of matter, and in the facts of life what of each is fundamental,
what is enduring and essential their one illuminating and
convincing quality the very truth of their existence.
The highest kind of justice to the visible universe often leads to
the highest kind of humility about ourselves. Writing about craft
in The Art of Fiction, John Gardner held that "the value
of great fiction ... is not just that it entertains us or distracts
us from our troubles, not just that it broadens our knowledge of
people and places, but also that it helps us to know what we
believe, reinforces those qualities that are noblest in us,
leads us to feel uneasy about our faults and limitations."
Writers seeking to express a religious vision often help their
readers by simply providing, as Gardner put it,
trustworthy but inexpressible models. We ingest
metaphors of good, wordlessly learning to behave more like
Levin than like Anna (in Anna Karenina), more like the
transformed Emma (in Jane Austen's novel) than like the Emma we
first meet in the book. This subtle, for the most part wordless
knowledge is the "truth" great fiction seeks out.
But I have identified in my own experience and that of many other
Christian and Jewish writers that there comes a time when we find
the need and the confidence to face the great issues of God and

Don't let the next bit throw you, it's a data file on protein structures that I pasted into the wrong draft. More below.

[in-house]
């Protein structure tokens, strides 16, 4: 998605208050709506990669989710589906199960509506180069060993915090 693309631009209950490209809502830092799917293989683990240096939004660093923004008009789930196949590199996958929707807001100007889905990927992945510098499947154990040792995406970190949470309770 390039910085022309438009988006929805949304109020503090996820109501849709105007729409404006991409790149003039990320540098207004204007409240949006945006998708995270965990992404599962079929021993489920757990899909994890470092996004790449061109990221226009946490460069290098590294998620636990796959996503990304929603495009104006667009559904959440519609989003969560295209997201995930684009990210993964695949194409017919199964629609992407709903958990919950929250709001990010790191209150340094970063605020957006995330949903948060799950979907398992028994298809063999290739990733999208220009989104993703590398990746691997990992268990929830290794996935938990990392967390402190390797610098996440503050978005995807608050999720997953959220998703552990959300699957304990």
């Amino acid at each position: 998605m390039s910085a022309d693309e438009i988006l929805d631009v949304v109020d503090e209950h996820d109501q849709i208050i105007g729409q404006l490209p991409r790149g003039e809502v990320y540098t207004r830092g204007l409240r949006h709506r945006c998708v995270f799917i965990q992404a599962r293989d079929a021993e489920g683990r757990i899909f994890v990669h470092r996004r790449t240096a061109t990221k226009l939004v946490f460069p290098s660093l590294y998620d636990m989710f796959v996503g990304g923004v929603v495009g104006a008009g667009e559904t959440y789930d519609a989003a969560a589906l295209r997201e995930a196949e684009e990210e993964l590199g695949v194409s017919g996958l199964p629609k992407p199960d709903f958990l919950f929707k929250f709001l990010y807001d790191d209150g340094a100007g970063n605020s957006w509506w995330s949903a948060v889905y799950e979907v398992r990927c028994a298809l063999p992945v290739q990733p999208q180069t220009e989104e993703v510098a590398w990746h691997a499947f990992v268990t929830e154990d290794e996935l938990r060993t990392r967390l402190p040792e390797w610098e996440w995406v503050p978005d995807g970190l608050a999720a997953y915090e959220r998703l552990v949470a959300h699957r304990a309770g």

faith and right conduct more directly.
Reprinted with permission
A Stay Against Confusion
by Ron Hansen. © 2001
SHE WAS BORN IN LINZ, AUSTRIA,
on June 4, 1908, when Hitler was nineteen and floundering in Wien, a failure at many things, and
famished for food and attention. Within the month she was christened as Angelika
("Ahn-GAY-leek-ah") Maria Raubal, in honor of her mother, Angela, Hitler's half-sister, but the
family was soon calling the baby Geli ("Gaily"), as she was to be known all her life.
Hitler first saw his niece at a Sunday-afternoon party after the June baptism in the Alter Dom
cathedral in Linz. Angela heard four hard knocks on the front screen door and found Adolf
on Bürgergasse in front of the Raubal house, looking skeletal and pale in a high, starched
collar and red silk bow tie and the ill-fitting, soot-black suit he'd worn at his mother's funeral in
December; his wide, thin mustache so faint it seemed penciled on, his hair as chestnut brown as